University of Washington
Master of Health Administration Program
Team Skokomish: Leah Allman, Abisayo Ariwoola, Brittanie Bliss, Kelsey Brewer, Ben Ho, Stephen Landry
Editor’s note: Raising the age to purchase tobacco and nicotine products is one of WCAAP’s main priorities for the 2019 legislative session. You can help by responding to action alerts we send out during the session, writing a letter to the editor, or testifying on bills in Olympia! If you have a special interest in this issue, let us know. Also, be sure to register for our February 15th Advocacy Day!
Through the University of Washington MHA policy professor, Jeff Sconyers, WCAAP has an annual partnership with student groups who undertake policy projects with the Chapter. This year students examined vaping prevalence and perceptions amongst adolescents to improve our ability to educate legislators. Past MHA projects have included adolescent confidentiality and Medicaid access to care.
E-cigarettes and vaping devices are harmful, with safety issues and associated risks. Despite many of these products containing multiple toxic chemicals (e.g., formaldehyde and acrylonitrile) and mislabeled amounts of nicotine on packaging, many adolescents still do not believe them to be harmful.
Dr. Nancy A. Rigotti, Massachusetts General Hospital and Harvard Medical School, states that “Adolescents may be especially susceptible to develop nicotine addiction after e-cigarette exposure because their brains are still developing and are particularly sensitive to nicotine.” Evidence shows that the adolescent brain is extremely sensitive to the effects of nicotine because the brain does not stop growing until around the age 25. Studies have shown that nicotine can interfere with memory and attention processing. Researchers also note that teens may be more likely to use e-cigarettes before other combustible tobacco products due to a perception that they are not harmful or addictive.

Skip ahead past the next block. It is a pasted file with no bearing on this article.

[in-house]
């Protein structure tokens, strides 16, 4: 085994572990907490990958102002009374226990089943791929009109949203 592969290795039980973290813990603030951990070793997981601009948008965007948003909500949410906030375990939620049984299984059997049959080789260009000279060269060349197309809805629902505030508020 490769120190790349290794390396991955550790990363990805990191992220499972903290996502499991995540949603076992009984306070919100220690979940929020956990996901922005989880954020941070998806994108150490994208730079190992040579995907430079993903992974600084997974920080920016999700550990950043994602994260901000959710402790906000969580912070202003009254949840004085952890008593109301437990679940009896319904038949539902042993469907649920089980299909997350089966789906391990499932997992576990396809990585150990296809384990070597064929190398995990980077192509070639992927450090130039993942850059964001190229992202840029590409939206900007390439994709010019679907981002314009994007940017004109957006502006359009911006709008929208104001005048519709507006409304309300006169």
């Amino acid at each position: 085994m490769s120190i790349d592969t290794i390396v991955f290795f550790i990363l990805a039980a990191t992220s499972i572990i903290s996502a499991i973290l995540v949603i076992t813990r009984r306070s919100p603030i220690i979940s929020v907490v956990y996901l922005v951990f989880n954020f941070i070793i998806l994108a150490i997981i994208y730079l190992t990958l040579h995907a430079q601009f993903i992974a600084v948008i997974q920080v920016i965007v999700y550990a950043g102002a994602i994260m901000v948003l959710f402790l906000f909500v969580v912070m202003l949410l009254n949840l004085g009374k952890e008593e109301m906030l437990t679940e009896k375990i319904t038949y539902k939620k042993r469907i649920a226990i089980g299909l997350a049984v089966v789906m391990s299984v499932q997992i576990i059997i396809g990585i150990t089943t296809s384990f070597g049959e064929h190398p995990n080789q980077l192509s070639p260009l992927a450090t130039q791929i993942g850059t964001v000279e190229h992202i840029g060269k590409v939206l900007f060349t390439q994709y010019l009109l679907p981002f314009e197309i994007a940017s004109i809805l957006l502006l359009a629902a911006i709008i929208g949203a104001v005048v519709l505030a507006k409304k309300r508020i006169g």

According to the 2016 Washington State Health Youth Survey (HYS), when it comes to perception of harm, 80% of 10th grade students believe there is a “great risk of harm from smoking one or more packs of cigarettes per day” yet only 30% believe there is a “great risk of harm from using e-cigarettes almost daily.” This illustrates that not only do many students not understand the safety and associated risks of e-cigarettes, they also are not associating e-cigarettes with cigarettes.
The HYS reports that 55% of daily teen smokers are only vaping. In an interview conducted in Olympia, a high school student reported “I would say that 80% of my friends from high school use nicotine and 10% of that is cigarettes, the rest is vaping.” This demonstrates vaping is a huge influencer of daily teen smoking.
Past 30-day cigarette smoking prevalence amongst 12th graders has decreased from 23% in 2002 to 11% in 2016. Sixth- to 10th-graders had similar decreasing trends in cigarette smoking. In contrast, past 30-day e-cigarette/vape use was just as prevalent amongst 12th graders (at 23%) in 2014 as cigarette use was back in 2002. While these figures hopefully suggest there is a decline (or at least leveling off) of e-cigarette use, comparing cigarette to e-cigarette prevalence trends shows that a lot of the efforts to decrease cigarette/tobacco use since 2002 are being negated and replaced by the new technologies of e-cigarettes and vapes.
Vaping and Tobacco Resources
WCAAP member Dr. Crystal Shen created a Vaping Resource Toolkit that is available on Dropbox: https://www.dropbox.com/sh/05oogr6pw8j1b6l/AAA-8Y5vBPusXVwbEhNeIwiYa?dl=0
Download: Vaping Resources Dec 2018
Download: ENDS Handout Clinicians
Download: SGR E-cig Health Care Provider Card